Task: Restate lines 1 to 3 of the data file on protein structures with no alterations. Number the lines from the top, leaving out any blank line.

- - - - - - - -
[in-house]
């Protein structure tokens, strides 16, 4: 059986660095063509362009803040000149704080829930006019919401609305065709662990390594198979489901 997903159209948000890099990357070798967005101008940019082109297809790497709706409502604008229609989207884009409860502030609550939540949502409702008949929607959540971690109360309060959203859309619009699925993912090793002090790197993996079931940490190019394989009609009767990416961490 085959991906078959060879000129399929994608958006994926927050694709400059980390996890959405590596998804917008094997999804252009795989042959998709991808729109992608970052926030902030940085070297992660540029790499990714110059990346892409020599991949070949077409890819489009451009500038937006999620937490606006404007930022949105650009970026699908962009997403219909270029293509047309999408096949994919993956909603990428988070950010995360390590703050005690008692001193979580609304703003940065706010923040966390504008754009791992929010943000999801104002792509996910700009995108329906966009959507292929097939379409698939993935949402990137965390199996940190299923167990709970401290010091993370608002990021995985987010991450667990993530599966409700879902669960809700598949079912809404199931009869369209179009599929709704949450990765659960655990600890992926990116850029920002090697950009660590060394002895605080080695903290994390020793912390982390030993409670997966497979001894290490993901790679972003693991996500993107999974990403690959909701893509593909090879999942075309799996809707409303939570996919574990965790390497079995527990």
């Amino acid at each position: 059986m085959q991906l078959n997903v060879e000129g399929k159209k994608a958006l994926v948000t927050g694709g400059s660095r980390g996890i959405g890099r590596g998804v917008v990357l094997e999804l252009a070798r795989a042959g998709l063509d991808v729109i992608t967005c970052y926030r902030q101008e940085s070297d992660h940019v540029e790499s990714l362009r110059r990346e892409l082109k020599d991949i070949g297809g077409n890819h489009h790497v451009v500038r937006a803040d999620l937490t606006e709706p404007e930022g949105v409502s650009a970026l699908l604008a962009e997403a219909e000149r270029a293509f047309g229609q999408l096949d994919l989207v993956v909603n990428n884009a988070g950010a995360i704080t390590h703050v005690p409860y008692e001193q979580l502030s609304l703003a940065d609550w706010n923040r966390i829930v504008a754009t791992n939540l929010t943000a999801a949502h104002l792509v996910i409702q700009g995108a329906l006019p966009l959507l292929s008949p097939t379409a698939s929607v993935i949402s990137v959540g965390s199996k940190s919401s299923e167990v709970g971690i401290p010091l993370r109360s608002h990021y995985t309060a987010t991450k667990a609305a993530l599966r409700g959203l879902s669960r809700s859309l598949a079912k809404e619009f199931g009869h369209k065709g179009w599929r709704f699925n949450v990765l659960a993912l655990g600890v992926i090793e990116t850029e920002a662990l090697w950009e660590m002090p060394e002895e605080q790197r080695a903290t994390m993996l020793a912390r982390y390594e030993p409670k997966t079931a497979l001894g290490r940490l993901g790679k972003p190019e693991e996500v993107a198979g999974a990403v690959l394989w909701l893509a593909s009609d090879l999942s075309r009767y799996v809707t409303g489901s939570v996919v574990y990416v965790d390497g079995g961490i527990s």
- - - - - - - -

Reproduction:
[in-house]
């Protein structure tokens, strides 16, 4: 059986660095063509362009803040000149704080829930006019919401609305065709662990390594198979489901 997903159209948000890099990357070798967005101008940019082109297809790497709706409502604008229609989207884009409860502030609550939540949502409702008949929607959540971690109360309060959203859309619009699925993912090793002090790197993996079931940490190019394989009609009767990416961490 085959991906078959060879000129399929994608958006994926927050694709400059980390996890959405590596998804917008094997999804252009795989042959998709991808729109992608970052926030902030940085070297992660540029790499990714110059990346892409020599991949070949077409890819489009451009500038937006999620937490606006404007930022949105650009970026699908962009997403219909270029293509047309999408096949994919993956909603990428988070950010995360390590703050005690008692001193979580609304703003940065706010923040966390504008754009791992929010943000999801104002792509996910700009995108329906966009959507292929097939379409698939993935949402990137965390199996940190299923167990709970401290010091993370608002990021995985987010991450667990993530599966409700879902669960809700598949079912809404199931009869369209179009599929709704949450990765659960655990600890992926990116850029920002090697950009660590060394002895605080080695903290994390020793912390982390030993409670997966497979001894290490993901790679972003693991996500993107999974990403690959909701893509593909090879999942075309799996809707409303939570996919574990965790390497079995527990």
């Amino acid at each position: 059986m085959q991906l078959n997903v060879e000129g399929k159209k994608a958006l994926v948000t927050g694709g400059s660095r980390g996890i959405g890099r590596g998804v917008v990357l094997e999804l252009a070798r795989a042959g998709l063509d991808v729109i992608t967005c970052y926030r902030q101008e940085s070297d992660h940019v540029e790499s990714l362009r110059r990346e892409l082109k020599d991949i070949g297809g077409n890819h489009h790497v451009v500038r937006a803040d999620l937490t606006e709706p404007e930022g949105v409502s650009a970026l699908l604008a962009e997403a219909e000149r270029a293509f047309g229609q999408l096949d994919l989207v993956v909603n990428n884009a988070g950010a995360i704080t390590h703050v005690p409860y008692e001193q979580l502030s609304l703003a940065d609550w706010n923040r966390i829930v504008a754009t791992n939540l929010t943000a999801a949502h104002l792509v996910i409702q700009g995108a329906l006019p966009l959507l292929s008949p097939t379409a698939s929607v993935i949402s990137v959540g965390s199996k940190s919401s299923e167990v709970g971690i401290p010091l993370r109360s608002h990021y995985t309060a987010t991450k667990a609305a993530l599966r409700g959203l879902s669960r809700s859309l598949a079912k809404e619009f199931g009869h369209k065709g179009w599929r709704f699925n949450v990765l659960a993912l655990g600890v992926i090793e990116t850029e920002a662990l090697w950009e660590m002090p060394e002895e605080q790197r080695a903290t994390m993996l020793a912390r982390y390594e030993p409670k997966t079931a497979l001894g290490r940490l993901g790679k972003p190019e693991e996500v993107a198979g999974a990403v690959l394989w909701l893509a593909s009609d090879l999942s075309r009767y799996v809707t409303g489901s939570v996919v574990y990416v965790d390497g079995g961490i527990s």